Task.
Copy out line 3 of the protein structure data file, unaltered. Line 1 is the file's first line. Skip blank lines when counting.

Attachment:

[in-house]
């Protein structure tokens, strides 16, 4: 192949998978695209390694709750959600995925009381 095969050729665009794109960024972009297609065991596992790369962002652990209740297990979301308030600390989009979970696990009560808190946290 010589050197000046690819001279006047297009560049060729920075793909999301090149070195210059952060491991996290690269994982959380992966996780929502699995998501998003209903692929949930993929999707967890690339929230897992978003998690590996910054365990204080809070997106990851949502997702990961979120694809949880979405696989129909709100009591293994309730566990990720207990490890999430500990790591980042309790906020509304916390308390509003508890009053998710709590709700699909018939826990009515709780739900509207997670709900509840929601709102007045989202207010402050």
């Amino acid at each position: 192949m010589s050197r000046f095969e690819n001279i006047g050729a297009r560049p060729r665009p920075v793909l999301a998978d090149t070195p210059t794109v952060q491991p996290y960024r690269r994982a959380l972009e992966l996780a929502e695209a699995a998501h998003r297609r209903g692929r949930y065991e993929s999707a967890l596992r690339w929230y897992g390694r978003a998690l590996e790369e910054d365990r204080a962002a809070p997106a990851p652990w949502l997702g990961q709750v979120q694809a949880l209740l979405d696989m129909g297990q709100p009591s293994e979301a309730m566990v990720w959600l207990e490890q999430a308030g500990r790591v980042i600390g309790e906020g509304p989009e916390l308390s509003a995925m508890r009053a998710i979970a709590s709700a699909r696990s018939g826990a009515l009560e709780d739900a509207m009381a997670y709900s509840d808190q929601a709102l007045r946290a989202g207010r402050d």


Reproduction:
């Amino acid at each position: 192949m010589s050197r000046f095969e690819n001279i006047g050729a297009r560049p060729r665009p920075v793909l999301a998978d090149t070195p210059t794109v952060q491991p996290y960024r690269r994982a959380l972009e992966l996780a929502e695209a699995a998501h998003r297609r209903g692929r949930y065991e993929s999707a967890l596992r690339w929230y897992g390694r978003a998690l590996e790369e910054d365990r204080a962002a809070p997106a990851p652990w949502l997702g990961q709750v979120q694809a949880l209740l979405d696989m129909g297990q709100p009591s293994e979301a309730m566990v990720w959600l207990e490890q999430a308030g500990r790591v980042i600390g309790e906020g509304p989009e916390l308390s509003a995925m508890r009053a998710i979970a709590s709700a699909r696990s018939g826990a009515l009560e709780d739900a509207m009381a997670y709900s509840d808190q929601a709102l007045r946290a989202g207010r402050d």